Monday, July 18, 2005



Well, isn't this nice? I have no idea what the good folks at Blogger are getting out of this arrangement, but I sure appreciate having a free blog page.

Manifesto: This is my website for documenting the design of the programming language Flan.
I've been thinking about it and making notes about ideas for about a year and a half now, but hopefully this will be a good way to get it all in one place. And maybe even get some good suggestions from the general public.

First principles -
This is a language designed by me, for me. It would be nice if someone else in the world found it useful... but as long as I do, I'll consider it a success. So ner.

I'm most experienced as a C++ programmer, and it's becoming clear to me (and plenty of others, I'm sure) that the language has some annoying features in it. The Boost libraries go a remarkable way towards fixing them, but they're unreadable and unmaintainable. If I want a little feature that Boost doesn't provide, how do I add it? I wouldn't know where to start.

My wife says I should mention her. So I am. Happy, dear?

I don't have any old C programs that I want to convert, so I'm not worried about backwards compatibility. I'm just going to invent a new language from the ground up, with all the really whizzy new features that I think a language needs.

Let's start with something simple and petty:
In C++, I find declarations a little hard to spot. It would be useful to have an unambiguous, visually large prefix symbol that marks when you declare something. For instance, to declare a variable x, you could write something like "int @x = 4" or "int #x = 4". I'm going to go with @.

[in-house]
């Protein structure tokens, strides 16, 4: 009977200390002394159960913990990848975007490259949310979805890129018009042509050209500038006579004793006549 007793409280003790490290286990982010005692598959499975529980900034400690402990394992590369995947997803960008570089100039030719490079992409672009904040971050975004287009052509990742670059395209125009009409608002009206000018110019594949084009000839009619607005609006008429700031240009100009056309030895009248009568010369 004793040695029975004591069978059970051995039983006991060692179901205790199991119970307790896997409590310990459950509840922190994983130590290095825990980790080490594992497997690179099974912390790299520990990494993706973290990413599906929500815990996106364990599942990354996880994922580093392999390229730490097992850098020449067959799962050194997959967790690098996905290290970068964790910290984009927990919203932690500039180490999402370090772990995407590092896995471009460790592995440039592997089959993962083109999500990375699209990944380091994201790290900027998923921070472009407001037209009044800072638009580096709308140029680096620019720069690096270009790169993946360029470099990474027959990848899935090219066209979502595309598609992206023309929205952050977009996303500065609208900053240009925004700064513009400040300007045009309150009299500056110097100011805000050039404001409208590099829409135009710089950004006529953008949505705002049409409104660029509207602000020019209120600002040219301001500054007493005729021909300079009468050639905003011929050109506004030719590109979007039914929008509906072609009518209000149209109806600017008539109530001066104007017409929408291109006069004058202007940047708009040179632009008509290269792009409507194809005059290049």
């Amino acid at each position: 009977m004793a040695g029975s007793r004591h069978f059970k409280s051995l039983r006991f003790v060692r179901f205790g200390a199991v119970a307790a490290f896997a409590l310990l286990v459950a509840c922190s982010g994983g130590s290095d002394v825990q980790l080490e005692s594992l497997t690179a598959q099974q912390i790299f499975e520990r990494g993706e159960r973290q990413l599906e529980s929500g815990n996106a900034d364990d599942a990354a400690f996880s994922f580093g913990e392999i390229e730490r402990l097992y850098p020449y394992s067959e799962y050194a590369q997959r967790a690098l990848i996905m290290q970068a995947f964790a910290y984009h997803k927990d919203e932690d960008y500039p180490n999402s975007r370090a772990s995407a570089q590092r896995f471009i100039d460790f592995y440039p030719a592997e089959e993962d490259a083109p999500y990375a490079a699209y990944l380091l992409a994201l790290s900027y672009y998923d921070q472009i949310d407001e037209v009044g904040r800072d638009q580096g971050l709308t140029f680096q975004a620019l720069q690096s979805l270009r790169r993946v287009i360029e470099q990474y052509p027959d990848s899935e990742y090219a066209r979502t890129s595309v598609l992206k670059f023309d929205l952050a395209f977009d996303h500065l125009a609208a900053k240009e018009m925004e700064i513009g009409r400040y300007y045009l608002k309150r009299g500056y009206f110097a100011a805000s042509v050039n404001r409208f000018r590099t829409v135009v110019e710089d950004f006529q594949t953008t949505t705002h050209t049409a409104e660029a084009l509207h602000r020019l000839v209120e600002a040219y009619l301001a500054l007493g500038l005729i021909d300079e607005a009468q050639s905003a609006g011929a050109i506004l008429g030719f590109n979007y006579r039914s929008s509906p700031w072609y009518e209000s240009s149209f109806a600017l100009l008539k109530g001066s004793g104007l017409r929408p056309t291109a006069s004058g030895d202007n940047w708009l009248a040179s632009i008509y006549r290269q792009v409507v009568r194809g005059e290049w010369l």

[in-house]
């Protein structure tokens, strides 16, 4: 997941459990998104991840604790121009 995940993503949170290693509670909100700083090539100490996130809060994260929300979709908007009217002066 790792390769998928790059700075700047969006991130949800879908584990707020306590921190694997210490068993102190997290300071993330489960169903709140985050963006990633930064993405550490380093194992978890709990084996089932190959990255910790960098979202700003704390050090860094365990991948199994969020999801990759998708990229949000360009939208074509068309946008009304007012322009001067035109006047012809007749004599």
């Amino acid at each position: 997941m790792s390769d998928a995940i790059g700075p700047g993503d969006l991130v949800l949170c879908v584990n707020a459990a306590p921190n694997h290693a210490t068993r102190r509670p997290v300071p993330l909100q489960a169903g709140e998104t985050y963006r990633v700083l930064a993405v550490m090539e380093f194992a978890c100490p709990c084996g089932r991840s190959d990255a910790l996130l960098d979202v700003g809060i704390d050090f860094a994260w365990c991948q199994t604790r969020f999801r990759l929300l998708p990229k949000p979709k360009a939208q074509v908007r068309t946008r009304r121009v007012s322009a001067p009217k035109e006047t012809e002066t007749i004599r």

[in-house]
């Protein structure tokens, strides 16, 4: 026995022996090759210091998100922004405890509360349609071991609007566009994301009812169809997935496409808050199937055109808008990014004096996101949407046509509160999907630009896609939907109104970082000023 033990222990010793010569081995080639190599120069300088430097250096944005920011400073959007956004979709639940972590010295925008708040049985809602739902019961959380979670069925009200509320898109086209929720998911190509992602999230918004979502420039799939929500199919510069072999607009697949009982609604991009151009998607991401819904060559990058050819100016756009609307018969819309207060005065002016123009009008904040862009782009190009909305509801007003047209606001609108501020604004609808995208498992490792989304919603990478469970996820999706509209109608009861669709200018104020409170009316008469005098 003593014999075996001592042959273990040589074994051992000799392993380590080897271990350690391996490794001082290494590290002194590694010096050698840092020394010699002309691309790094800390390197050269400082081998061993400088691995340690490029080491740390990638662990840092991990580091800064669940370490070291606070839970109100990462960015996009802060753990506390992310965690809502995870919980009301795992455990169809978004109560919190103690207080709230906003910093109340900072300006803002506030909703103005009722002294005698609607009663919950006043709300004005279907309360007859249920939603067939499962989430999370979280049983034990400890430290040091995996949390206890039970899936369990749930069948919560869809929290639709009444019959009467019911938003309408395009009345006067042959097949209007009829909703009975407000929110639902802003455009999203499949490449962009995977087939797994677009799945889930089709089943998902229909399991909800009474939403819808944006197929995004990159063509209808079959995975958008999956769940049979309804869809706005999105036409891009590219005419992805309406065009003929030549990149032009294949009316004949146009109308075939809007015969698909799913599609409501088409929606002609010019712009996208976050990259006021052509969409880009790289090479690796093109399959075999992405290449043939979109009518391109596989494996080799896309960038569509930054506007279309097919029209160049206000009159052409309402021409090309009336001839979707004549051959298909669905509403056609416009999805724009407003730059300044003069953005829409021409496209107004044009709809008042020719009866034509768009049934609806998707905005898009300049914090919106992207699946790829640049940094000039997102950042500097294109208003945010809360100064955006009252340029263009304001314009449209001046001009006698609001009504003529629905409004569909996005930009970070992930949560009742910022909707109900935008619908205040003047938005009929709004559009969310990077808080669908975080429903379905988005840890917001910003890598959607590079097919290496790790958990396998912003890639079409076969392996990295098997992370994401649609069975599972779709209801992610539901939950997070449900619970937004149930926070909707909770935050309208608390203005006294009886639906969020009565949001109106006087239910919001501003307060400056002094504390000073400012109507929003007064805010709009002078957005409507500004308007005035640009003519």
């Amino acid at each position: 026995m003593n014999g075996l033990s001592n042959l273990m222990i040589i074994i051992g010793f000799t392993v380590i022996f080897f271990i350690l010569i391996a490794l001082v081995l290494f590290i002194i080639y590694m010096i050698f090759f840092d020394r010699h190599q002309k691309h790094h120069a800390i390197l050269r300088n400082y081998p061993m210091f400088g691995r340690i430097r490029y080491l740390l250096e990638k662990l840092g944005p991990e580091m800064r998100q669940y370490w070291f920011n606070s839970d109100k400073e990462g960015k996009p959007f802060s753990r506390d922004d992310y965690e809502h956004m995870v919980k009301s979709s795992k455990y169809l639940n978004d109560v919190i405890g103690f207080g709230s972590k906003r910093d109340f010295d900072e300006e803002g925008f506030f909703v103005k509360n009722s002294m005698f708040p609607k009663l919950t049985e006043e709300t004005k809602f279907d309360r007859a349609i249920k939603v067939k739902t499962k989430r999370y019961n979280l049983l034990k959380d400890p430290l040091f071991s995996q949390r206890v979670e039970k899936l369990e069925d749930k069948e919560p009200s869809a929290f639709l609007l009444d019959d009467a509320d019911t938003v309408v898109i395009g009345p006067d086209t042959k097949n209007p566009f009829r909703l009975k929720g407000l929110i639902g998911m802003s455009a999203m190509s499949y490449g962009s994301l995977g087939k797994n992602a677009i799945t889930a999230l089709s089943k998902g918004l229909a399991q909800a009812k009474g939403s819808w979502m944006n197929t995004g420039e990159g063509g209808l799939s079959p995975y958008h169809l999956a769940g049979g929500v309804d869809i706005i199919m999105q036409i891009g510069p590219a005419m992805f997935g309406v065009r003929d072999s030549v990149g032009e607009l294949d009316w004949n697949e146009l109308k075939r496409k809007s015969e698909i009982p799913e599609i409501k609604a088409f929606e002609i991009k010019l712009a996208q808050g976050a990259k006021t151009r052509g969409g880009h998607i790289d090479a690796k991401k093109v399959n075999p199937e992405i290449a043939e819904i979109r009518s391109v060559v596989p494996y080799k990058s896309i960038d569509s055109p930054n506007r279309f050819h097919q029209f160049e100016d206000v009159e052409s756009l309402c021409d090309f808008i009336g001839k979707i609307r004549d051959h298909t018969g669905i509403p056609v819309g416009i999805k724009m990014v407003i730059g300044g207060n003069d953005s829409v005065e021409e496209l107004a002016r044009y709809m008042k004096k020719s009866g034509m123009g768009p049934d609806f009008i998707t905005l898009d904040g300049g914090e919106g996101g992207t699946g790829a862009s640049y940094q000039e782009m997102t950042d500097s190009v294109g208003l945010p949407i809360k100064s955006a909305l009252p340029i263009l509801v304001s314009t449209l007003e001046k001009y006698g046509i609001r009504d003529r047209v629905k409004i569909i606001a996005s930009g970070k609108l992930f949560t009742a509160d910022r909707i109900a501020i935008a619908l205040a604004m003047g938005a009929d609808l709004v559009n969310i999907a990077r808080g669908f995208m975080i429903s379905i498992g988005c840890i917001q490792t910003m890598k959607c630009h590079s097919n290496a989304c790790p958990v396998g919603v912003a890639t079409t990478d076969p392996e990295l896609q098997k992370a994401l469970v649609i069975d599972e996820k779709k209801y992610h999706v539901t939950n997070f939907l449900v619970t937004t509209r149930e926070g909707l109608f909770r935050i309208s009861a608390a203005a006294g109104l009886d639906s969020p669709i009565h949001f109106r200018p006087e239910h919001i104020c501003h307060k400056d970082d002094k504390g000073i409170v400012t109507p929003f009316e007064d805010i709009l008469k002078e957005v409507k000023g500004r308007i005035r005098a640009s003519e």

(I'll be using # for some other stuff later.)

Convenient results of this -
- Declarations stand out as you read the text.

- You can trivially perform a text search for the place where something is declared. (To help, I'm going to forbid whitespace between the @ and the new identifier.)

- Now that declarations are self-evident even without a type specification, we don't need one if the type is implicitly specified in other ways - i.e. constants.
For example, "const double @pi = 3.14159" is redundant. It can only evaluate to 3.14159, which we know is a double. So we can abbreviate it to "const @pi = 3.14159".
Indeed, since only constants can be abbreviated this way (the same assumption can't be made for variables - they might need to store other data later), the "const" is implicit and we can actually just write: @pi = 3.14159.

- Now that a constant doesn't need an explicit type specification, it makes sense to declare it in a function call. "Out" parameters usually require you to declare a variable to store their results.
vec3d pos;
I hate doing unnecessary typing, so I'm going to let you declare a constant and infer its type from the function signature, thus simplifying this down to:
This saves you some typing and also makes it trivially obvious to the reader that getPosition won't (or at least, shouldn't) use any predefined data stored in pos.
Obviously the compiler will complain if the function is overloaded so that it's ambiguous what type should be used.

That's about it for now.
Next time I'll be taking the & out of getPosition(&@pos)...

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